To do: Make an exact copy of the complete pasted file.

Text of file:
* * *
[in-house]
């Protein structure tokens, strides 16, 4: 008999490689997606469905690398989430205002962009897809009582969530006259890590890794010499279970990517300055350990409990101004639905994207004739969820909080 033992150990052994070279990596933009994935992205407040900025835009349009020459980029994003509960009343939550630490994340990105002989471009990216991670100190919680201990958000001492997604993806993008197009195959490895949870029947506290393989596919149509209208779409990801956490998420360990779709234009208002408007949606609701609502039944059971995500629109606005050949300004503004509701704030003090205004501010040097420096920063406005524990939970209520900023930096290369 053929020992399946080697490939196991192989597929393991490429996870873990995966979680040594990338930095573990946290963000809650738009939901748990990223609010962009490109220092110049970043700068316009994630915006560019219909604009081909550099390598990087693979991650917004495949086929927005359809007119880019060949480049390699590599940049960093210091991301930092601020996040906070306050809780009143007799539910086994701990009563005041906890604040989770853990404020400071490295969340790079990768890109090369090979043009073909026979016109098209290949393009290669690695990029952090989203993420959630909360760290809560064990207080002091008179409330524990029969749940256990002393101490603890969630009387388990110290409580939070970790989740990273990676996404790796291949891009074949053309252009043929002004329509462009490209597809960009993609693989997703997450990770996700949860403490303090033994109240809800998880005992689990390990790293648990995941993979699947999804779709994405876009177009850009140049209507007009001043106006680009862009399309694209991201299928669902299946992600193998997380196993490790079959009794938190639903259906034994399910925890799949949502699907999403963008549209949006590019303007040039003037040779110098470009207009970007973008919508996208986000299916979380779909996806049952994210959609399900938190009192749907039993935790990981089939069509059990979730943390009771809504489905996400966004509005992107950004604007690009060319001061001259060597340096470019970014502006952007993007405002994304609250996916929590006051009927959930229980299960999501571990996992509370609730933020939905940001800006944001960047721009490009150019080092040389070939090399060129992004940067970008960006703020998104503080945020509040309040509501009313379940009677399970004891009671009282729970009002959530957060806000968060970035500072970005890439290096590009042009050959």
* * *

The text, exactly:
[in-house]
């Protein structure tokens, strides 16, 4: 008999490689997606469905690398989430205002962009897809009582969530006259890590890794010499279970990517300055350990409990101004639905994207004739969820909080 033992150990052994070279990596933009994935992205407040900025835009349009020459980029994003509960009343939550630490994340990105002989471009990216991670100190919680201990958000001492997604993806993008197009195959490895949870029947506290393989596919149509209208779409990801956490998420360990779709234009208002408007949606609701609502039944059971995500629109606005050949300004503004509701704030003090205004501010040097420096920063406005524990939970209520900023930096290369 053929020992399946080697490939196991192989597929393991490429996870873990995966979680040594990338930095573990946290963000809650738009939901748990990223609010962009490109220092110049970043700068316009994630915006560019219909604009081909550099390598990087693979991650917004495949086929927005359809007119880019060949480049390699590599940049960093210091991301930092601020996040906070306050809780009143007799539910086994701990009563005041906890604040989770853990404020400071490295969340790079990768890109090369090979043009073909026979016109098209290949393009290669690695990029952090989203993420959630909360760290809560064990207080002091008179409330524990029969749940256990002393101490603890969630009387388990110290409580939070970790989740990273990676996404790796291949891009074949053309252009043929002004329509462009490209597809960009993609693989997703997450990770996700949860403490303090033994109240809800998880005992689990390990790293648990995941993979699947999804779709994405876009177009850009140049209507007009001043106006680009862009399309694209991201299928669902299946992600193998997380196993490790079959009794938190639903259906034994399910925890799949949502699907999403963008549209949006590019303007040039003037040779110098470009207009970007973008919508996208986000299916979380779909996806049952994210959609399900938190009192749907039993935790990981089939069509059990979730943390009771809504489905996400966004509005992107950004604007690009060319001061001259060597340096470019970014502006952007993007405002994304609250996916929590006051009927959930229980299960999501571990996992509370609730933020939905940001800006944001960047721009490009150019080092040389070939090399060129992004940067970008960006703020998104503080945020509040309040509501009313379940009677399970004891009671009282729970009002959530957060806000968060970035500072970005890439290096590009042009050959």